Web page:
Several hundred Western North Carolina school children recently experienced their first taste of opera through a familiar childhood tale, thanks to an outreach program involving faculty and students in the voice program in the School of Music at Western Carolina University.
Student performers presented the opera “Little Red Riding Hood” by Seymour Barab to children from schools in Jackson, Macon and Swain counties, with seven performances in March and April.
The show, about 50 minutes in length and geared toward children in grades one through five, featured a cast of student singers from WCU’s “Opera Workshop” class. The project began last fall semester as students, who were required to commit to the project for an entire academic year, auditioned for roles, learned the score and rehearsed. They went back to work in January to polish the performance and acquire costumes and modest sets and props.
The students altered the original score to suit the production, re-wrote the opening monologue and updated the opera with the use of cell phones and other modern items, said Mary Kay Bauer, WCU associate professor of voice and director of the show.
Students also encouraged improvisation throughout the shows and utilized a concept of performing where there was no “fourth wall,” with characters entering the stage from the audience and asking the children to get involved, Bauer said.
“This has been a great learning experience for our students,” she said. “Usually in the School of Music, we work and work to prepare a performance that is done only once. But here our students worked and worked and were able to perform seven times for different audiences and in completely different locations.”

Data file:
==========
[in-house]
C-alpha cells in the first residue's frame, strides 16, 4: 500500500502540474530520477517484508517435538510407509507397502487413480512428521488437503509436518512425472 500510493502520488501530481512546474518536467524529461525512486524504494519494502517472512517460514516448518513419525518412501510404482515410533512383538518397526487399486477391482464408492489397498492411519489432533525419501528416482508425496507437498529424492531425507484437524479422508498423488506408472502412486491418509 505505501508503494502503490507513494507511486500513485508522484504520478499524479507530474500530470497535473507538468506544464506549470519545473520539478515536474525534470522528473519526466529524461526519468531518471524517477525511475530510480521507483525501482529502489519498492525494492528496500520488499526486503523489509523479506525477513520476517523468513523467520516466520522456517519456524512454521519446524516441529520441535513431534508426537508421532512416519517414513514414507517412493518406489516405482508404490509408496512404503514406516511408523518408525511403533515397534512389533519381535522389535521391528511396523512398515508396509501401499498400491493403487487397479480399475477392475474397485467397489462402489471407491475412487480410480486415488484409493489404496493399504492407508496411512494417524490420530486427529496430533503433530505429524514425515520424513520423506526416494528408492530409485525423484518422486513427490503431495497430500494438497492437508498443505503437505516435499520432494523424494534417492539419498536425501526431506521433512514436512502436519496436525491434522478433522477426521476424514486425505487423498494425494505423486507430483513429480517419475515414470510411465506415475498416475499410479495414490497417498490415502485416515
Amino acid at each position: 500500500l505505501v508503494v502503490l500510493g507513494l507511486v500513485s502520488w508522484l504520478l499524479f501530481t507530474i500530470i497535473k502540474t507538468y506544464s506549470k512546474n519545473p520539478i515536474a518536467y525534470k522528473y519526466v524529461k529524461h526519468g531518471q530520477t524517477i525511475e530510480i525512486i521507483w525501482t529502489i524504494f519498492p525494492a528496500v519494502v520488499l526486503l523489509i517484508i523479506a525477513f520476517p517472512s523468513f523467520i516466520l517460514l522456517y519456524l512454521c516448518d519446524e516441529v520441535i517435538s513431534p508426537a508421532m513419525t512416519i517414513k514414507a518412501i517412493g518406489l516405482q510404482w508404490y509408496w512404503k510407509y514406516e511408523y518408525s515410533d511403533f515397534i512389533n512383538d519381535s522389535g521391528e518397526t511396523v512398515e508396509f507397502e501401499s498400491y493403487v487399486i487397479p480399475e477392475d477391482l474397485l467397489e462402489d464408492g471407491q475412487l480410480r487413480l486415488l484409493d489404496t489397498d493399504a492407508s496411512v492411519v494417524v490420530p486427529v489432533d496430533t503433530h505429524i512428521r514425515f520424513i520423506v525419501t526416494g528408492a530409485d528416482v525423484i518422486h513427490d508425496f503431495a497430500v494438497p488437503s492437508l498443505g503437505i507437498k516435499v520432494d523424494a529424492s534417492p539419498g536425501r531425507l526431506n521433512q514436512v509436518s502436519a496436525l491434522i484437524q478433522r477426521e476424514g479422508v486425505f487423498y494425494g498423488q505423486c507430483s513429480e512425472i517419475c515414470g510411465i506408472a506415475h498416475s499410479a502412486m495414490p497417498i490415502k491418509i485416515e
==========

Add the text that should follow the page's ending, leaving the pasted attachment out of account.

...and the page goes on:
The opera performances also have proven to be good experiences for the children who saw the shows.
About 160 Highlands School children in grades kindergarten through five, approximately 80 children aged 2 to 5 from area child care centers and nearly 60 adults were “delighted” by shows at the First Presbyterian Church in Highlands, said Angie Jenkins, organist and music coordinator at the church.
“I am a firm believer that it is very important for their development to expose children to different types of music and musical instruments throughout their childhood because this greatly aids their development in many ways,” Jenkins said. “It is our hope that in the future the WCU School of Music will put on another children’s opera and will again bring it to the children of Highlands.”
A few days after the shows in Highlands, nearly 330 children and 32 teachers enjoyed performances of “Little Red Riding Hood” in Swain County, leaving the show with comments such as “awesome,” “wow,” “I loved it” and “that was the best,” said Jenny L. Johnson, director of the Swain County Center for the Arts.
“It was especially clever how important life skills, such as not speaking to a stranger and not inviting a stranger into your home, were made a natural part of the story line,” Johnson said. “The piano sound effects made the show come to life in a creative and lively way. All the actors were superb in their roles and the costuming was delightfully realistic. I personally enjoyed the modern twist to an old story with the cell phones.”
The WCU troupe also performed “Little Red Riding Hood” at Cullowhee Valley and Fairview Elementary schools in Jackson County, with a another performance on campus for WCU students, faculty and staff.